DSN (Delivery Status Notification) is an information about the email message delivery status. There are a couple of different types of delivery status notification. Unless otherwise specified, users receive only the error messages from the mailserver (deferred, failure).
An email address determines the sender and recipient of a message in electronic communication. It consists of a local part (before the
@ character) and a domain part (after the
@ character). A domain specifies where email be delivered to (a company), a local part specifies a particular recipient within this domain.
If you receive email using the SMTP protocol and your server is not permanently connected to the Internet, email can be accumulated at another SMTP server (typically a secondary server for a given domain). When it is connected to the Internet, the SMTP server sends an ETRN command (command of SMTP protocol) and asks for stored emails to be transmitted.
If the given SMTP server doesn't have any messages stored, it doesn't need to reply at all. That's why it is necessary to define a timeout period. If the SMTP server doesn't receive any emails, it terminates the connection after the specified timeout.
The Kerio MailServer's built-in Free/Busy server is a server using HTTP to provide information on busyness and free time of other Kerio MailServer users without details of individual events being displayed.
Internet Message Access Protocol (IMAP) enables clients to manage messages stored on a mail server without downloading them to a local computer. This architecture allows the user to access his/her mail from multiple locations (messages downloaded to a local computer would not be available from other locations).
It is possible under certain conditions to access the email account using both IMAP and POP3 protocols.
IP (Internet Protocol) is a protocol which uses its data part to convey all the other protocols. The most important information in its header is the source and destination IP address, i.e. by which host the packet was sent and to which host it should be delivered.
IP address is a unique 32-bit number used to identify the host in the Internet. It is represented by four bytes in the decimal system (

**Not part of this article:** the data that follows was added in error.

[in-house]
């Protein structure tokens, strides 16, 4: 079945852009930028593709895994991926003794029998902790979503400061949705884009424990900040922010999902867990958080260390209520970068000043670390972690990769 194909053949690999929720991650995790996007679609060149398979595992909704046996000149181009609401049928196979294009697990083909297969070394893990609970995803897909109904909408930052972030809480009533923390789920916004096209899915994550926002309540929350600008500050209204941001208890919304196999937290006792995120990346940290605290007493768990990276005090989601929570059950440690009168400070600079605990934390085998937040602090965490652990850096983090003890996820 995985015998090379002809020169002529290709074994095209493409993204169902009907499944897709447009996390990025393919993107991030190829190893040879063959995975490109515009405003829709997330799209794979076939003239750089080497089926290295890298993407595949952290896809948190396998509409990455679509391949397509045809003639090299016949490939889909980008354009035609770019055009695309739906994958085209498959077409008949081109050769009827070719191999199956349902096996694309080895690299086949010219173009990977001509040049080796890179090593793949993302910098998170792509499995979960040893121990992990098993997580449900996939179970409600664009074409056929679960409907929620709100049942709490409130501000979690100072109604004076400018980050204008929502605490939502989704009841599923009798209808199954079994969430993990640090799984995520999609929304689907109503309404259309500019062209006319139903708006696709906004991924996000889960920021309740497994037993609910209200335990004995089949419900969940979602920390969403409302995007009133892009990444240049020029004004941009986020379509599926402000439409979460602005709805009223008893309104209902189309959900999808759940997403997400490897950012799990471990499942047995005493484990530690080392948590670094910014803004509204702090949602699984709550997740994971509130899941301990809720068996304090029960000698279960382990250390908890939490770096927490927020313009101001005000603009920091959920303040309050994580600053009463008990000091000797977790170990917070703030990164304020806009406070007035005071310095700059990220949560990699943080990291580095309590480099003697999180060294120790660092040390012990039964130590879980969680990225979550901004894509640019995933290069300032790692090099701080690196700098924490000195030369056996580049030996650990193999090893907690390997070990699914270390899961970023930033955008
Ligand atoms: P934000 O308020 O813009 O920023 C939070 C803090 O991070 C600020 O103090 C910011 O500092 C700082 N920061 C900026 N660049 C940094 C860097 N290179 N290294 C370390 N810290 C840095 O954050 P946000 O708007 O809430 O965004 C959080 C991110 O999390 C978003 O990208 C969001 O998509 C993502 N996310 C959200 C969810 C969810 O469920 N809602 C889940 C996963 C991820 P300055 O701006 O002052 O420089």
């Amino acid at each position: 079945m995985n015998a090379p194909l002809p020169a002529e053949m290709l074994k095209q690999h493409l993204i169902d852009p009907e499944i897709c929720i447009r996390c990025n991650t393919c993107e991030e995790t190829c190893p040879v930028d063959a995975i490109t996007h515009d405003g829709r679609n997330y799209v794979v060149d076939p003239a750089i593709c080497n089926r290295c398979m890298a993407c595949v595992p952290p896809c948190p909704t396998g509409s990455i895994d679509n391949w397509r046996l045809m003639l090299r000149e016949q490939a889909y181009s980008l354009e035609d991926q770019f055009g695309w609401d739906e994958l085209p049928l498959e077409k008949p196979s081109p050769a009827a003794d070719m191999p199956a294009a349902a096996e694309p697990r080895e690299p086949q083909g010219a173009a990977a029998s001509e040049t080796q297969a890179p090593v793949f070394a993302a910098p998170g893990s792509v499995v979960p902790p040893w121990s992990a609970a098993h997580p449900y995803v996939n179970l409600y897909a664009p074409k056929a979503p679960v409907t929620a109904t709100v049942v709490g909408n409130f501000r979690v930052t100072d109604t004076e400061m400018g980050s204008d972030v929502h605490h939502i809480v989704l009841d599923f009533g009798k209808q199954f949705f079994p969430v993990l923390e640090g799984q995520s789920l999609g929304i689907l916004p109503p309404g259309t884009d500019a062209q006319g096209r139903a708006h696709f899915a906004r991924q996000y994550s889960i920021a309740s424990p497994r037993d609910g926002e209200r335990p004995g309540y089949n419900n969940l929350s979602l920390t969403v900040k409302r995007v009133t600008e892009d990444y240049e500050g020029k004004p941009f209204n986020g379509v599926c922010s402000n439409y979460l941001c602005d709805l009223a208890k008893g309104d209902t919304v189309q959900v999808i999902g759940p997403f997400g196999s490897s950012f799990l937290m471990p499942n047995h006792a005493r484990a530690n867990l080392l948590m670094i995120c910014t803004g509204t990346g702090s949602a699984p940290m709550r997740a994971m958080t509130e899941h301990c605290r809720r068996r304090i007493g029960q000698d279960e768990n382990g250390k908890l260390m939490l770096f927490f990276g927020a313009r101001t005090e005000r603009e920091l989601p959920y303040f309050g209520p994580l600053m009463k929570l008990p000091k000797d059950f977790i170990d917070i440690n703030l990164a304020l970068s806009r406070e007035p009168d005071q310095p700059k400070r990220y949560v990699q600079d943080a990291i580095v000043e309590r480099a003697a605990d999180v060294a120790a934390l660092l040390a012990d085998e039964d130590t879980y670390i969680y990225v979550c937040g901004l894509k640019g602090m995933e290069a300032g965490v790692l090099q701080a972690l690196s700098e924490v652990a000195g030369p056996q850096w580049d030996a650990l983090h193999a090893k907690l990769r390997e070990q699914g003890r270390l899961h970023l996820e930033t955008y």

0-255) separated by dots (e.g.
220.127.116.11). Each packet includes the information on where the packet was sent from (source IP address) and to which host it should be delivered (destination IP address).
Protocol for secure user authentication in network environments. It was designed by MIT (Massachusetts Institute of Technology) within the Athena project. The protocol is based on such principles where the third side is trustworthy. Users use their passwords to authenticate to the central server (KDC, Key Distribution Center) and the server sends them encrypted tickets which can be used to authenticate to various services in the network.
LDAP (Lightweight Directory Access Protocol) is an Internet protocol used to access directory services. Information about user accounts and user rights, about hosts included in the network, etc. are stored in the directories. Typically LDAP is used by email applications to search for email addresses and to delivery management (Microsoft Active Directory).
The account is physically represented by a directory on a disk. The directory is created in the Kerio MailServer directory (
mail/user_name). Other subdirectories representing individual folders are created in this directory.
Mailboxes are not created during the definitions of users, the concrete mailbox is created after the first email to this mailbox is received.
MAPI (Messaging Application Programming Interface) is an application programming interface (API) designed by Microsoft. Any software that supports MAPI can communicate with any mailserver (Kerio MailServer) and send and receive data via this interface regardless of their type and software provider.
One of the record types that might be saved in DNS. It includes the information about the mailserver for a particular domain (information about which SMTP server email for this domain should be sent to). Multiple MX records may be defined with different MX preference values to denote priority.
Unlike Internet Message Access Protocol (IMAP), POP3 does not allow users to manipulate messages at the server. Mail is simply downloaded to the client where messages are managed locally. POP3 enables access only to the INBOX folder and it does not support public and shared folders.
16-bit number (
1-65535) used by TCP and UDP for application (services) identification on a given computer. More than one application can be run at a host simultaneously (e.g. web server, mail client, web client — web browser, FTP client, etc.). Each application is identified by a port number. Ports
1-1023 are reserved and used by well known services (e.g.
80 = WWW). Ports above
1023 can be freely used by any application.
A protocol used to secure and encrypt the TCP connection. Secure Socket Layer was originally designed by Netscape to secure transmission of web pages using HTTP protocol. Today it is supported by almost all standard internet protocols — SMTP, POP3, IMAP, LDAP, etc.
At the beginning of communication, an encryption key is requested and transferred using asymmetrical encryption. This key is then used to encrypt (symmetrically) the data.
Subnet mask divides an IP address in two parts: network mask and an address of a host in the network. The mask has the same format as IP addresses (e.g. 255.255.255.0), but it is displayed as a 32-bit number with certain number of left-to-right oriented ones and zeros (mask cannot include other values). Number one in a subnet mask represents a bit of the network address and zero stands for a host's address bit. All hosts within a particular subnet must have identical subnet mask and network part of IP address.